Reserve Bank of India (RBI) Governor Raghuram Rajan has given a reprieve to industry and households by keeping the repo rate unchanged
at 7.75 per cent despite high inflationary pressures in the economy.
Call it his accommodative stance or the outcome of assurances from the government, but this reprieve comes with a caveat.
Rajan has warned that if the expected softening of food inflation
doesn't materialize or if inflation excluding food and fuel does not fall, the central bank will act, including on off-policy dates, if warranted.
The third-quarter review of monetary policy 2013/14 is due on January 28, 2014.
The market was expecting
the RBI to hike the repo rate by 25 basis points in its mid-quarter review of monetary policy on Wednesday because of a rise in wholesale as well as retail inflation in the past few months.
The repo rate is the rate at which the RBI lends funds to the banking sector. The rate also dictates the interest rate regime in the economy.
Rajan reasons that the sudden spurt in both wholesale and retail inflation is primarily because of food prices, which are now gradually coming down. "The policy decision (on repo rate) is a close one," says the RBI in its policy review.
Data released this week showed the wholesale price index at 7.5 per cent while consumer price inflation was 11.2 per cent for November.
The RBI makes a strong case that the WPI as well as the CPI excluding food and fuel have been stable. "There is, however, reason to wait before determining the course of monetary policy," says Rajan. "We are not soft on inflation. We are not on hold. We are awaiting data."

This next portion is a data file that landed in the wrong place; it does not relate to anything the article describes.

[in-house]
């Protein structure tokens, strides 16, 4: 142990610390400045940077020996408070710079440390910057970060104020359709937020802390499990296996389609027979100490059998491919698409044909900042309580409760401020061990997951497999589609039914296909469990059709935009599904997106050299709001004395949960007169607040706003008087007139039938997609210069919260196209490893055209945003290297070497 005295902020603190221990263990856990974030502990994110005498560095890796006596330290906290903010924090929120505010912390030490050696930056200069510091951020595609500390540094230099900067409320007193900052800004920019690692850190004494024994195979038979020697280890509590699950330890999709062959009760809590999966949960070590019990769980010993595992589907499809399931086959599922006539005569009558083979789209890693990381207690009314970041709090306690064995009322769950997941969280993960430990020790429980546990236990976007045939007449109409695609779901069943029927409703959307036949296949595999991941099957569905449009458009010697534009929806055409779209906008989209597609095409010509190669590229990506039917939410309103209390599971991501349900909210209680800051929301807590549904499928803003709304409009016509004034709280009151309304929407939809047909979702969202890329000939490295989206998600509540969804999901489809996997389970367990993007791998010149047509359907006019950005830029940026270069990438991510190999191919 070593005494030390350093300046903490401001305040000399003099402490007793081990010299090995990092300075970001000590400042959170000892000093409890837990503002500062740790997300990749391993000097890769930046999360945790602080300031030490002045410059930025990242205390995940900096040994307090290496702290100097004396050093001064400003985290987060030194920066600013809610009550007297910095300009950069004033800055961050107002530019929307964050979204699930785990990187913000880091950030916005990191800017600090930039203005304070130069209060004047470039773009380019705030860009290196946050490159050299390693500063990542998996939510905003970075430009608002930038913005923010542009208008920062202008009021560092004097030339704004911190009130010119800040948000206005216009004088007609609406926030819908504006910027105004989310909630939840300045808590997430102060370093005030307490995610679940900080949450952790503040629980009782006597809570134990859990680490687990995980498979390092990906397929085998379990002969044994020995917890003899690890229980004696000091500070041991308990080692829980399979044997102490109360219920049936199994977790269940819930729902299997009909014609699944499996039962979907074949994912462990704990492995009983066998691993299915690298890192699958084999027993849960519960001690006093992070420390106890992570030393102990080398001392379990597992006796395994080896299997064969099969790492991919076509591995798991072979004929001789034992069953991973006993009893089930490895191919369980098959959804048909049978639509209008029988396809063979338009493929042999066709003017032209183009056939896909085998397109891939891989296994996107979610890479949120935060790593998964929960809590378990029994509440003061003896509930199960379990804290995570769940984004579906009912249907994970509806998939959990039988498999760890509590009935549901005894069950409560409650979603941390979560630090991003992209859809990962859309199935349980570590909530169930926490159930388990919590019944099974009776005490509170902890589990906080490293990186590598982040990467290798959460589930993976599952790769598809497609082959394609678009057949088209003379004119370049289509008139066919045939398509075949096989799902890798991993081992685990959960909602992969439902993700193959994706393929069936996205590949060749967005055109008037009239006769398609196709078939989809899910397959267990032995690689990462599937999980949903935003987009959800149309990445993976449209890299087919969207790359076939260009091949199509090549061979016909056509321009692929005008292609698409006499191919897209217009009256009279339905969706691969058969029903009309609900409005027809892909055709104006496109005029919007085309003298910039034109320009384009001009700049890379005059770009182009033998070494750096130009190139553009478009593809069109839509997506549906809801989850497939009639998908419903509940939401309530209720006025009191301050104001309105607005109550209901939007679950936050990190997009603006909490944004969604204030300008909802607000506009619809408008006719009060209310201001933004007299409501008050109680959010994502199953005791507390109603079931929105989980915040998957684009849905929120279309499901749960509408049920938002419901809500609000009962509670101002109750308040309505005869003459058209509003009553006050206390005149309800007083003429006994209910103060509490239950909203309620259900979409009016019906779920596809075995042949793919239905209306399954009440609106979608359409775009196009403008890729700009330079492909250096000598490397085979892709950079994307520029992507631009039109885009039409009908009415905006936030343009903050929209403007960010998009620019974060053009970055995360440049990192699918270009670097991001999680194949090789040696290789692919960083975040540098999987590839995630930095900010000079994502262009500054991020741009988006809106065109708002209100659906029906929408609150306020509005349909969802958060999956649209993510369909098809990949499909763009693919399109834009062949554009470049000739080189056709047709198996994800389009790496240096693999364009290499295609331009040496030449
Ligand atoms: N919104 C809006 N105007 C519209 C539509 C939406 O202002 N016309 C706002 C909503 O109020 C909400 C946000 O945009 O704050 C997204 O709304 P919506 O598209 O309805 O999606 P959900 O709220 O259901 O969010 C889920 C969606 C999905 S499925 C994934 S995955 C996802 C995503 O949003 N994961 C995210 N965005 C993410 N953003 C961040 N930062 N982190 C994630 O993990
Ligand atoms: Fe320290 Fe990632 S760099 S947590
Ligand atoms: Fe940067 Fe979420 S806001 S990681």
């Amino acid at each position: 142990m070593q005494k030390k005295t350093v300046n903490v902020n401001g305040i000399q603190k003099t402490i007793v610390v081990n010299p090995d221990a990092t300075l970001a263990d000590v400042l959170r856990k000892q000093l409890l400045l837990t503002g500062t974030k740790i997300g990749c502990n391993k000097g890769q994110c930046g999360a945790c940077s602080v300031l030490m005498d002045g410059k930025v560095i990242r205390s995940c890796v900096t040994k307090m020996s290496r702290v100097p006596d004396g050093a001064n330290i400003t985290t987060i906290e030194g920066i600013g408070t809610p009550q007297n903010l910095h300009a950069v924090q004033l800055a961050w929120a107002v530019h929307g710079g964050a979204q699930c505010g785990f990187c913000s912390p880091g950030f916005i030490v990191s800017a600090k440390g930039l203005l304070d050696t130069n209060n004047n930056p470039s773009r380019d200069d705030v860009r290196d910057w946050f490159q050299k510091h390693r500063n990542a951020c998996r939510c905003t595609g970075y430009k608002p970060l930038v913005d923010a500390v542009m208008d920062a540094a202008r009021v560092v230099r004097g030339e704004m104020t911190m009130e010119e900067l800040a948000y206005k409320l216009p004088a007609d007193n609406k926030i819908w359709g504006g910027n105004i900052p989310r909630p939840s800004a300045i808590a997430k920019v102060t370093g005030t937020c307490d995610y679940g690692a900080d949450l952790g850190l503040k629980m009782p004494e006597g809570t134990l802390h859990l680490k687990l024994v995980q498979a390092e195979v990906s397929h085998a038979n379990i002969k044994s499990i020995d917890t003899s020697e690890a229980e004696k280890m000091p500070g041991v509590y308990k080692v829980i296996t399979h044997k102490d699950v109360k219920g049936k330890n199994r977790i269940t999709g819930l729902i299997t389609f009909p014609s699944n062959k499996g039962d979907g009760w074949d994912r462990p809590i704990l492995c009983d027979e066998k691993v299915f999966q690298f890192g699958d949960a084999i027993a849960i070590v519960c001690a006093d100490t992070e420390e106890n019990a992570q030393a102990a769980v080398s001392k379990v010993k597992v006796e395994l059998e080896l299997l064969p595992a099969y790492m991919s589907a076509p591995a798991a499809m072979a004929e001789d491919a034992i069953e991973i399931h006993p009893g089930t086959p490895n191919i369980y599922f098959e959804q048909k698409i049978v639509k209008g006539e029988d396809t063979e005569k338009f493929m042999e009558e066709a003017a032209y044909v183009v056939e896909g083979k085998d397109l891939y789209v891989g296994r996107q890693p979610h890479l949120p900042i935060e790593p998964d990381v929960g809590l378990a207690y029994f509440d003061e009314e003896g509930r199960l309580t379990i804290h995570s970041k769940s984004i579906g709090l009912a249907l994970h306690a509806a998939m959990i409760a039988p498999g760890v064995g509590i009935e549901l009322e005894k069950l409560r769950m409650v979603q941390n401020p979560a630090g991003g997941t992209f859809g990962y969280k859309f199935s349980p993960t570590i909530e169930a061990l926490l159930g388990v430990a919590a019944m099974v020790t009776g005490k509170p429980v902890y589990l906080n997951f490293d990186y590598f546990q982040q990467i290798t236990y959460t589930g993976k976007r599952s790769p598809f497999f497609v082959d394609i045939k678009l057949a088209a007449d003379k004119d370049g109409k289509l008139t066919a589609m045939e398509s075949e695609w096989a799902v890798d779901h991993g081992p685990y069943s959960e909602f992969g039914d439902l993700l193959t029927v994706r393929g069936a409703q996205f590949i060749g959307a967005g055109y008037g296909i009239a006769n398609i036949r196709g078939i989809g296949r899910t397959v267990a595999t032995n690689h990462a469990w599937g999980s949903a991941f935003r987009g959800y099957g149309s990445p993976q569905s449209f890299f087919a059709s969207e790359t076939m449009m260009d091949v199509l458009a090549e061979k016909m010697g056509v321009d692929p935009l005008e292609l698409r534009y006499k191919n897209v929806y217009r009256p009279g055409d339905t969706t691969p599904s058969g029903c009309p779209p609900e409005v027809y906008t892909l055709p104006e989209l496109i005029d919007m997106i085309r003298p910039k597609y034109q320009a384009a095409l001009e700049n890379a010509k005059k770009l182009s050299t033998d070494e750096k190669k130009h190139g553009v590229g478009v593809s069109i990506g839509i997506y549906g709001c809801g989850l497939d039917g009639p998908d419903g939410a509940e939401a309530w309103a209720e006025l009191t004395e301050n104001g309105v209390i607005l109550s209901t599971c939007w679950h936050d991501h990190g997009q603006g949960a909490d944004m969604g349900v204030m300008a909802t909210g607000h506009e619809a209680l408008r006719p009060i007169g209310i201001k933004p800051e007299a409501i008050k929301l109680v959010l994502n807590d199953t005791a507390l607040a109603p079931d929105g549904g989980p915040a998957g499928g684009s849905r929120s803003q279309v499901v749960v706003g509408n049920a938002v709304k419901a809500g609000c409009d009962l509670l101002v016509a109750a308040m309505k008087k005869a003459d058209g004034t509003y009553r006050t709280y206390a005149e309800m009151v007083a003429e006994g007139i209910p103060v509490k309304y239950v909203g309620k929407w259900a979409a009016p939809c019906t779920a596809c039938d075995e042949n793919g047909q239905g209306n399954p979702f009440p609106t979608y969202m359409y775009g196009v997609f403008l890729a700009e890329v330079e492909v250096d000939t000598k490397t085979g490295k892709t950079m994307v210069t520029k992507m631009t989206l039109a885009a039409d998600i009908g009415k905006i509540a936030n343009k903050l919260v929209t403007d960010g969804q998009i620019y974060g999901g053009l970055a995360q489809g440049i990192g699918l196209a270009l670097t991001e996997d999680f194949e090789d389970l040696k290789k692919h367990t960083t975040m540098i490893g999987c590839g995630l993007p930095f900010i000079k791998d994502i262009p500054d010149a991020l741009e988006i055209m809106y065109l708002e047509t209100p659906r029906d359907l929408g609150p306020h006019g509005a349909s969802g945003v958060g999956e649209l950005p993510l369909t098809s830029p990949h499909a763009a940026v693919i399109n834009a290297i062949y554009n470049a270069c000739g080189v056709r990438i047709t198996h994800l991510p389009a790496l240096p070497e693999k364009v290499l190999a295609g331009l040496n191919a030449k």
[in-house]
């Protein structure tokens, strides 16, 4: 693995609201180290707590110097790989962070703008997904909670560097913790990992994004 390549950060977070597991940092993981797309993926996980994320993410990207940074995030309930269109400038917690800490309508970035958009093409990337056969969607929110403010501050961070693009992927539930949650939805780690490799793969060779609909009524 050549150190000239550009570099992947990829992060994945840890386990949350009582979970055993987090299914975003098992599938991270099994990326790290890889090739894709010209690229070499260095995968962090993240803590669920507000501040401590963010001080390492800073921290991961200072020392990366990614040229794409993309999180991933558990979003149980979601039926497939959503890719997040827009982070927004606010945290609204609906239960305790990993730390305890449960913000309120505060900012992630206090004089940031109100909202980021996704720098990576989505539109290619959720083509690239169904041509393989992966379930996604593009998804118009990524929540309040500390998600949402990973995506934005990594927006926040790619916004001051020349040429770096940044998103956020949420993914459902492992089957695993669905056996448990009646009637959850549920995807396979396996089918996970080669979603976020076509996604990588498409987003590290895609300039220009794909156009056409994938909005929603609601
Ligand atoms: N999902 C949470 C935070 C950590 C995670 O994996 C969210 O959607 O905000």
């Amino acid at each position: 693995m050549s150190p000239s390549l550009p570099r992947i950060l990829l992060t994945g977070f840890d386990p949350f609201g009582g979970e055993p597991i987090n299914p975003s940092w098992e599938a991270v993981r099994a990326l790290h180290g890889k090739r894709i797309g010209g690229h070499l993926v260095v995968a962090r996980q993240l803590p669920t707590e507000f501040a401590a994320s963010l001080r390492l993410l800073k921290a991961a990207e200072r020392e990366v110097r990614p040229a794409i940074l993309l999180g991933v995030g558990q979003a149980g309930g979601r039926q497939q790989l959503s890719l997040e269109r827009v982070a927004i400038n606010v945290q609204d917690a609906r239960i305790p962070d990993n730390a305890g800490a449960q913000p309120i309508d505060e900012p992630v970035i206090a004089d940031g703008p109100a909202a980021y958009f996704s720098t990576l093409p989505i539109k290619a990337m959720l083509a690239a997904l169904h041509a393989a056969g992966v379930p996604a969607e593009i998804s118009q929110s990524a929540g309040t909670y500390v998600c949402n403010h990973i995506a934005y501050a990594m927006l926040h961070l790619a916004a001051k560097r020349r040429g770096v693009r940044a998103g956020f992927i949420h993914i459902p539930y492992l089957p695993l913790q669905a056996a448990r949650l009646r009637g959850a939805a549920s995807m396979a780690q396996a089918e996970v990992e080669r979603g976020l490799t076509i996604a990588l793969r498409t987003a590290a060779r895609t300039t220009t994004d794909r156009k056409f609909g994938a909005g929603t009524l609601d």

This is for the first time Rajan is basing his decision on expectations inflation will ease in the near future. There is already some softening of vegetable prices, including onion, which rose sharply before elections in Delhi, Rajasthan, Madhya Pradesh and Chhattisgarh.
In addition, a stable rupee against the US dollar will also play out into prices. The rupee, which depreciated close to 69, has now stabilised around 61-62 against the greenback. A stronger currency will result in lower import costs especially for oil and gas.
There are also obvious risks including the possibility of a tapering of quantitative easing
by the US Federal Reserve. This has all the potential of disrupting the foreign exchange market. "The RBI will be vigilant," it says.
Rajan expects growth in the second half to be stronger than the first half. "There are good news on the agriculture, exports and the long and delayed awaiting of the stalled projects coming on line. It is important, however, that everybody (government and the RBI) be vigilant on the growth front," says Rajan.